The Fremont fish house swims well beyond salmon and halibut.
Eric Donnelly gets up really early.
By midmorning the owner and chef of RockCreek Seafood has already checked in with his fish guys—suppliers in Hawaii, on the East Coast, maybe Emerald City Seafood—and placed his orders. Exotics like ono and albacore. Finfish that don’t show up very often around here, like bream and haddock and bluefish. Rarities like cobia, a firm, white-fleshed solitary swimmer from careful aquaculture outfits that are improving fish farming’s bad rap.
Donnelly has already cruised Pike Place Market, sniffing out the best seasonal produce, envisioning combinations for the fish he just ordered. Earlier this fall when perfect tomatoes begged to be roasted into confit, he imagined them with oil-cured Calabrian peppers over seared monkfish, the braising liquids rich with sherry, smoked paprika, and the brine of Totten Inlet Mediterranean mussels. He’s picked up the day’s flat-leaf parsley and young basil and cilantro and onions and garlic and limes, and he gets back to his Fremont kitchen to prep for dinner and school the waitstaff. Every evening he gathers the crew to tell them why each of that night’s 20 or so varieties of fish is interesting. Because to Donnelly, each fish is fascinating.
The chef has packed serious experience into his 37 years, from the sleazy North Seattle diner where he washed dishes as a 16-year-old to the $7-million-a-year corporate seafood house Oceanaire, whose kitchen he helmed for seven years; from the Deadliest Catch fishing boat he briefly worked in Alaska to the fly-fishing he’s loved all his life. From gigs in Napa Valley to Seattle’s Toulouse Petit, Donnelly practiced Northern California’s light Mediterranean and the Deep South’s Creole styles; in lieu of formal training he was mentored by one of Seattle’s foremost fish gurus, Steelhead Diner owner and former Oceanaire boss, Kevin Davis.
But when time and space telescope down to the moment that finds you sitting at one of RockCreek’s wood plank tables, savoring your first bite of that cobia he just got in—its mild meat grilled to a crust, resting on a bed of chunked Marcona almonds and braised escarole blinding with lemon, topped with a jam of sweet Medjool dates—you understand that this chef brings more than experience to this party. He brings an uncanny sixth sense for how flavors will play against and resolve each other; how the lemon in the escarole will react with the sweetness of the dates, to mellow their individual overstatements into a single exquisite foil for this fish. Lemon and escarole and dates? Not every chef would know to go there. Eric Donnelly cooks like a chemist.
We arrived on a weeknight to find the Montana fishing lodge roaring with guests and a fleet of sweet, folksy staffers. (They didn’t always know the answers to our questions, but they always retrieved them with a smile.) The open-trussed room is airy and blond--timbered, with a dining loft in the rafters and below it more tables, the bar, the buzzing open kitchen, and a rollup garage door onto a patio. Also in the loft is a private dining room accessed via a sliding barn door, which slid so enthusiastically on one visit it nearly tossed my husband over the rail. Okay, not literally. But the place, which Donnelly helped to build—all raw beams and visible nails and unupholstered lack of airs—has the endearingly DIY feel of a vacation kit home. Behind the bar stretches a wall-size photo of a sun-drenched fly--fisherman’s dreamscape, lending more sporting informality to a restaurant that no one dresses up for.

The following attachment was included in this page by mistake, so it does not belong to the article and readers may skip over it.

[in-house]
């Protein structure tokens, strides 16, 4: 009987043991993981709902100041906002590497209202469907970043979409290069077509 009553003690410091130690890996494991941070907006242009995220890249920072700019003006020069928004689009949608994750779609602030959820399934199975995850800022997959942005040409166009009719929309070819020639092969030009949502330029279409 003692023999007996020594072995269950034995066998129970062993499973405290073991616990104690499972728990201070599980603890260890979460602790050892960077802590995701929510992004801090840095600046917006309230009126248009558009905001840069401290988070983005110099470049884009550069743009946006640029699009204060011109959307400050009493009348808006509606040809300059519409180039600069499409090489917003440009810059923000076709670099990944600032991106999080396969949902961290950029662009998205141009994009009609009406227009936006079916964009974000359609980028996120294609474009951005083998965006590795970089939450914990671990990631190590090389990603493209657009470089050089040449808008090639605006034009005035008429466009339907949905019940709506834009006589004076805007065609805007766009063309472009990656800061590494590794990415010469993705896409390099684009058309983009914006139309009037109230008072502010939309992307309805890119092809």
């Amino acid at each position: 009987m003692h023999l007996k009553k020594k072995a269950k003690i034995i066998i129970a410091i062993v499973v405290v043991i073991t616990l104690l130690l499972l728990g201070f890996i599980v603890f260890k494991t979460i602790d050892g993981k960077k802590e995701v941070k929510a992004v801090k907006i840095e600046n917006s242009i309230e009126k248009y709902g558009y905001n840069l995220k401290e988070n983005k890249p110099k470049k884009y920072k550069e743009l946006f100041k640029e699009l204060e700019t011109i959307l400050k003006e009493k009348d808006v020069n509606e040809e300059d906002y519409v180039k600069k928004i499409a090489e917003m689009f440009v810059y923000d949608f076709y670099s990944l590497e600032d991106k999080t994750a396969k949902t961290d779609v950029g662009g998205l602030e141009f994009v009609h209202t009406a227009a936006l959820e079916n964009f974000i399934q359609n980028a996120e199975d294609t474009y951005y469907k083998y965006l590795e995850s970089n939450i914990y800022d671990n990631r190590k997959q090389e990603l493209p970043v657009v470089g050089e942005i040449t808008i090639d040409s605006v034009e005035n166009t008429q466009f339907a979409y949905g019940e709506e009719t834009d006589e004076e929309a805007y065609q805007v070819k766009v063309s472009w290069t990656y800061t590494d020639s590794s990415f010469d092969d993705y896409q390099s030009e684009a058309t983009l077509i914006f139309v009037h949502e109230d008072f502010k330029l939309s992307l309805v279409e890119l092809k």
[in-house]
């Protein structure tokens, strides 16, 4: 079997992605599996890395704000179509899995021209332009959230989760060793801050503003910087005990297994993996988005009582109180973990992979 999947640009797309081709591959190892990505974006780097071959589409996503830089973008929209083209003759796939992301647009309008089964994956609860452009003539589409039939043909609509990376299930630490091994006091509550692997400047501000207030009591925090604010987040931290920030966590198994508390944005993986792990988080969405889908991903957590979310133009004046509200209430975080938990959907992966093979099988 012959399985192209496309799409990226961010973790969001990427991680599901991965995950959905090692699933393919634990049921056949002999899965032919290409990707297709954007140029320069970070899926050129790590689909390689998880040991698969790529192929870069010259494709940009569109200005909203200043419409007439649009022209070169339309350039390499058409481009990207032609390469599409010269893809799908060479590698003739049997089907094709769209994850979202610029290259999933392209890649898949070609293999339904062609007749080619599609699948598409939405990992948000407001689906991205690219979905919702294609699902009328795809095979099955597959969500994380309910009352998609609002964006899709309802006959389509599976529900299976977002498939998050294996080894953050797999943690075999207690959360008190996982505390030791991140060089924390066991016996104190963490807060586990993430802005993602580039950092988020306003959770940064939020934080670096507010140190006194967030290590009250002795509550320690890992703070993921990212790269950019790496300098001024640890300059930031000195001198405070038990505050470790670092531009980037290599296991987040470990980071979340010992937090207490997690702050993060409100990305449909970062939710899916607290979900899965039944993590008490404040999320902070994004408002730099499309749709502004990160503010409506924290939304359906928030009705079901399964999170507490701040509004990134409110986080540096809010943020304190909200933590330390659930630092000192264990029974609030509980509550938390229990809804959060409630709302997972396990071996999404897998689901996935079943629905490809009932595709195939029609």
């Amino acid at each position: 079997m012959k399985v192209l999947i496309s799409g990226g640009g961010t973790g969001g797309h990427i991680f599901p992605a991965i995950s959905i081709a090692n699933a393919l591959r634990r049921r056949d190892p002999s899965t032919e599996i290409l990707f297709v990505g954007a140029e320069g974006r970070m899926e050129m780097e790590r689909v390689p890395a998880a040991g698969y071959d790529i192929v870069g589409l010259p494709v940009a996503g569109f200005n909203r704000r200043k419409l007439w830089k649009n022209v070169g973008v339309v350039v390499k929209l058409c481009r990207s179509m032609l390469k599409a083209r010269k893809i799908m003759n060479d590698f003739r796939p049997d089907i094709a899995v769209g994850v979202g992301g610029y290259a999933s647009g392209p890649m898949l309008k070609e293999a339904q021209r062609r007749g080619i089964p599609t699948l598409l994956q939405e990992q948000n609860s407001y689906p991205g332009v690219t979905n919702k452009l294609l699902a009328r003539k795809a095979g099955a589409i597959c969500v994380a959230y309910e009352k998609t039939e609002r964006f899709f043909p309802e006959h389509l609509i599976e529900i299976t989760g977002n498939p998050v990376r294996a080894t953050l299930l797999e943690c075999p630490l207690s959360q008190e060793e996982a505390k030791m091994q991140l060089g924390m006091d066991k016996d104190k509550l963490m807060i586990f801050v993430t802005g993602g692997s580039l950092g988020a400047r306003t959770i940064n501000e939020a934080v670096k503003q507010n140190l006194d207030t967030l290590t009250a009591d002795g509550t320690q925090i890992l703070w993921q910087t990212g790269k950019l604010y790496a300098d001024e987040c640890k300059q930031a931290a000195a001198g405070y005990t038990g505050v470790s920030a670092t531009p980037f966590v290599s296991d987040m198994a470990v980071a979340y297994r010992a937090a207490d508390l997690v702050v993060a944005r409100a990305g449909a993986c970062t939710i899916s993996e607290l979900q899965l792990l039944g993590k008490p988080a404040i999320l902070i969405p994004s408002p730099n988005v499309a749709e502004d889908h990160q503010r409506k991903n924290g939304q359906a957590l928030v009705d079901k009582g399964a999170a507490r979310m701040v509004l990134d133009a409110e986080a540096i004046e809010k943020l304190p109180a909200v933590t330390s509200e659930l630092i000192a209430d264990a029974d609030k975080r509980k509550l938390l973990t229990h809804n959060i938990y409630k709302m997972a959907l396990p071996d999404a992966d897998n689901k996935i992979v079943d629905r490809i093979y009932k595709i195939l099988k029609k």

Many dishes carry the same offhand imprint, as when Donnelly presents a whole grilled skin-on sea bream on a puddle of rich red romesco sauce, then lavishes it with oiled fistfuls of cukes and herbs and heirloom tomatoes. Or a chile relleno, stuffed with fat chunks of Dungeness crab, served between a smear of tomatillo salsa, bright and feisty and fruity, and a frisky toss of cilantro, radishes, and lime slices. Or in a salad where seared sardines, meaty ones, arrive in a buoyant chaos of fennel ribbons, basil strips, mint leaves, and multicolored cherry tomatoes, all over a smoky mash of eggplant. As you compulsively attempt to spear each of these elements onto every forkful—you realize that chaos is not the right word. Every molecule on this plate belongs here.
This chemist is having a ball with chemistry, in dishes—and with fishes—that roam the globe. But alongside Donnelly’s crack conceptions stands the kind of disciplined consistency that makes a fine restaurant a significant one. RockCreek is a big place peddling nearly two dozen changing fish preparations every night of the week—till midnight. Doing that many kinds of seafood well is a trick—one that notably few places in Seattle attempt, even fewer successfully. That’s what makes casual RockCreek the seafood showcase for your heartland houseguests, sure—but, much more tellingly, one that’s worthy of a local.
This article appeared in the November 2013 issue of Seattle Met.